“When both of my babies turned 12 weeks old, I returned to work full-time outside the home. We had gotten into such a great breastfeeding routine that I was determined to not give up just because I was away from them for 9 hours of each day. So, I pumped. It wasn’t always easy and it wasn’t always enjoyable, but that pump saved me so much money on formula costs! And it gave me the satisfaction of knowing I was providing them with the best nutrition possible when I couldn’t physically be there.”
“When I became pregnant with my son, I didn’t have strong feelings about breastfeeding either way. I thought I would give it a try and see how it went. We struggled from the very start; and had many tearful, frustrating and painful weeks. I wanted to throw in the towel so many times in those early days. It didn’t seem fair to me that some of my friends were formula feeding their babies and seemed to have it so much easier. But I had an amazingly strong support system. I didn’t want to disappoint them; and more importantly, I didn’t want to take something so valuable away from my son for selfish reasons. Once my attitude changed, breastfeeding got easier, more enjoyable and became second nature. My son weened himself at 14 months; and to this day, breastfeeding has been my biggest and proudest accomplishment as a mother.”
“For me, breastfeeding was a bonding and empowering experience rolled into one. I had, and still have, a sense of pride that my body not only gave life to three children, but was able to nourish them until they were able to eat solids. Nursing was a quiet time for me to bond with my babies. Only I could breastfeed them, and during times where family and friends wanted to hold my brand new baby, I was able to sneak away for some quiet cuddle and feeding time.”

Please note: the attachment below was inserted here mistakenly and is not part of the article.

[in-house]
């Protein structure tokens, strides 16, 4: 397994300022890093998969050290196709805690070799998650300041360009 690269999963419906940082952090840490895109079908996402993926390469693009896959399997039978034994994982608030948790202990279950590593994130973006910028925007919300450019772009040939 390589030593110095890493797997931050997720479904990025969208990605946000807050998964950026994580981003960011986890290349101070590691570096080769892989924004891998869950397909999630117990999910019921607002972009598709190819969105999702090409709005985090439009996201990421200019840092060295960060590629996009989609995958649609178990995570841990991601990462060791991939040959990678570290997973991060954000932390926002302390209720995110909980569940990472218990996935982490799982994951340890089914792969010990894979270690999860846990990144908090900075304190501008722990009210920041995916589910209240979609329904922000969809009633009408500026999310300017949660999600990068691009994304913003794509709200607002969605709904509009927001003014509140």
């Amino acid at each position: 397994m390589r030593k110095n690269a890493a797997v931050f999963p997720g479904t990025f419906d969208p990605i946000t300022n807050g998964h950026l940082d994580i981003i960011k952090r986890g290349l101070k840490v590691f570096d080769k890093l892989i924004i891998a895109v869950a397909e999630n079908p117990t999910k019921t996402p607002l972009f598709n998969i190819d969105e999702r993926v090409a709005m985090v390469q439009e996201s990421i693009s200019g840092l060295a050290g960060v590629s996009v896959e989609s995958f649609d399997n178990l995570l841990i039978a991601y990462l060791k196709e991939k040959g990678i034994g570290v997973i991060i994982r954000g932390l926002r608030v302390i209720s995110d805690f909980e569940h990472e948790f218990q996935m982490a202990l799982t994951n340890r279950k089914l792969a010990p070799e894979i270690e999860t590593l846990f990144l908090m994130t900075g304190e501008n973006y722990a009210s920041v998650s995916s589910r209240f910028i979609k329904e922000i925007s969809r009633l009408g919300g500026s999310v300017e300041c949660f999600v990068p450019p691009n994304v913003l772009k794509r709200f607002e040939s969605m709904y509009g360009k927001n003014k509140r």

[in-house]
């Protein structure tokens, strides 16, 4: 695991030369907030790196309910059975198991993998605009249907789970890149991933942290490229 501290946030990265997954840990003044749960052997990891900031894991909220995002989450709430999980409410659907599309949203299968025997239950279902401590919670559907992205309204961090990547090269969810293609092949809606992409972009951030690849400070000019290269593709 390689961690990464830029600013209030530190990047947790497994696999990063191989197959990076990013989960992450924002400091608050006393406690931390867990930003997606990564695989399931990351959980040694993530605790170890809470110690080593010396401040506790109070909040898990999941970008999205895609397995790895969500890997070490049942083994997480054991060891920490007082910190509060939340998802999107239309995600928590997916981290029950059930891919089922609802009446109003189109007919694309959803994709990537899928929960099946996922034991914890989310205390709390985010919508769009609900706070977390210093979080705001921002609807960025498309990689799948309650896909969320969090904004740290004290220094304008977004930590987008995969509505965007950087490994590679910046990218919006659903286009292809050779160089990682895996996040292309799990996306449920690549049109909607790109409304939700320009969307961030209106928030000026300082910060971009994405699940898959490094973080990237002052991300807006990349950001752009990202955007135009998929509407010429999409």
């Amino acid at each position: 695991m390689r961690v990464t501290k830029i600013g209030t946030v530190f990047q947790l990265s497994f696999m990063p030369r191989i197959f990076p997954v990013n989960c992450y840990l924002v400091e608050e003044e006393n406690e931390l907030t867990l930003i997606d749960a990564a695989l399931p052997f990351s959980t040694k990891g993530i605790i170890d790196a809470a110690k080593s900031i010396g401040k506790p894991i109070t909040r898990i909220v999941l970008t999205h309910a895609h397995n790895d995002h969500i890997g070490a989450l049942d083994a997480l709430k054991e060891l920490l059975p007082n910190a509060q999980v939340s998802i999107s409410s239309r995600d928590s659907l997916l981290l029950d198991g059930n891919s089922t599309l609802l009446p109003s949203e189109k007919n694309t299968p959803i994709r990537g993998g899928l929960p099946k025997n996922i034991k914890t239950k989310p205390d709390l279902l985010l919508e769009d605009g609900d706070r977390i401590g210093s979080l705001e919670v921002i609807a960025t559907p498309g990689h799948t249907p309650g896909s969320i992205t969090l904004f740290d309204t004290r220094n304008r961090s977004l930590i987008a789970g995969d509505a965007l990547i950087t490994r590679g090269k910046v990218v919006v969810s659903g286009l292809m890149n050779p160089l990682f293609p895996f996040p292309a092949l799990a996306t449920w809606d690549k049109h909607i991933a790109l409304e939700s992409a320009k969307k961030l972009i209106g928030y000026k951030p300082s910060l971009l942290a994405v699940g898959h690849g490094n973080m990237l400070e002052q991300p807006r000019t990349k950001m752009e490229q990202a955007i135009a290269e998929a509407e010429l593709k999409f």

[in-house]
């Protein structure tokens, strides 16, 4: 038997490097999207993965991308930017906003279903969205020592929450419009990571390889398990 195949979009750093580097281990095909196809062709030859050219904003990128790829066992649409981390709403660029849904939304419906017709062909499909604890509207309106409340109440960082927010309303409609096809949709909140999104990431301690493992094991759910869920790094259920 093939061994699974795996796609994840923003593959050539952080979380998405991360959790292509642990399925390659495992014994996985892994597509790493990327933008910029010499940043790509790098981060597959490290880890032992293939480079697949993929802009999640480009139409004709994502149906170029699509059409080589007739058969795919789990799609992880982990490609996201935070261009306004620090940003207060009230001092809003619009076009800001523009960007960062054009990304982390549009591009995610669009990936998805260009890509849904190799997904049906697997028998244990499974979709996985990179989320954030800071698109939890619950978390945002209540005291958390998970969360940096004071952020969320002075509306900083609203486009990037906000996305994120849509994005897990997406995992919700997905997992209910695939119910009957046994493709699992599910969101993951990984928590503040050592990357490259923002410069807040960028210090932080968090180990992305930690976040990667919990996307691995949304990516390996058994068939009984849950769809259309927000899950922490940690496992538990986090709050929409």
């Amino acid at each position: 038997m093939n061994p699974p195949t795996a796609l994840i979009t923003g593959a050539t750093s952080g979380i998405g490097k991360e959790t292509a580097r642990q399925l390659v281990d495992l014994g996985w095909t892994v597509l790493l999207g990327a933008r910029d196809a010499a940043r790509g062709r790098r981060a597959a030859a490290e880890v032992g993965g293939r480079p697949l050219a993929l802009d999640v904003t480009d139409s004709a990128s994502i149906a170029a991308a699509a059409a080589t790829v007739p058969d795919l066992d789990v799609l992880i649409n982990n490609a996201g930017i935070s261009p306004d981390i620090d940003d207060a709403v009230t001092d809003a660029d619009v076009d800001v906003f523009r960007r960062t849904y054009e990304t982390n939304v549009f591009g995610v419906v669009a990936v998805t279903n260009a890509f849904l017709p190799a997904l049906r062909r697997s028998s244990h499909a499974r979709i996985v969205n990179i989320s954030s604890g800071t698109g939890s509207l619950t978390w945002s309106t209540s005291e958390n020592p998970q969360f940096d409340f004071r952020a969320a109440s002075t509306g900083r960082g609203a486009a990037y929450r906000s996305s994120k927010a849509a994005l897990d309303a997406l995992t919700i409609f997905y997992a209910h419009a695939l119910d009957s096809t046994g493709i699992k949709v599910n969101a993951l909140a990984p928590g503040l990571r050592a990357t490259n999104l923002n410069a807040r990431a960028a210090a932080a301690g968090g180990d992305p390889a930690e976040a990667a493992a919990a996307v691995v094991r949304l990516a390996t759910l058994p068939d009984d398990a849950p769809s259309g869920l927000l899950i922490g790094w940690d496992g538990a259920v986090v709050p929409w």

“When I was pregnant with my son, I desperately, above all else, wanted to breastfeed, and I was terrified that it wouldn’t work. I read piles of books, websites, and forums, and all of that knowledge gave me such confidence in my body, which I believe really helped me get through the typical breastfeeding hurdles that came our way.
I set small goals in the beginning: a few weeks became three months, three months became six months, six months became a year, a year became eighteen months, and now I am here, breastfeeding a 20-month-old, and pregnant with our second baby!”
“I was never really sure I wanted to breastfeed my daughter and I think I set myself up for failure. Those first few days were hard – painful for me and my baby. She would barely latch and then she would cry out of hunger. I was a scared new mom and I gave up quickly. I just wanted my baby fed and happy.
It’s been three years and, looking back, I wish I’d tried for longer. Breastfeeding is not easy and with a little more support and knowledge, I think I would have been more successful.”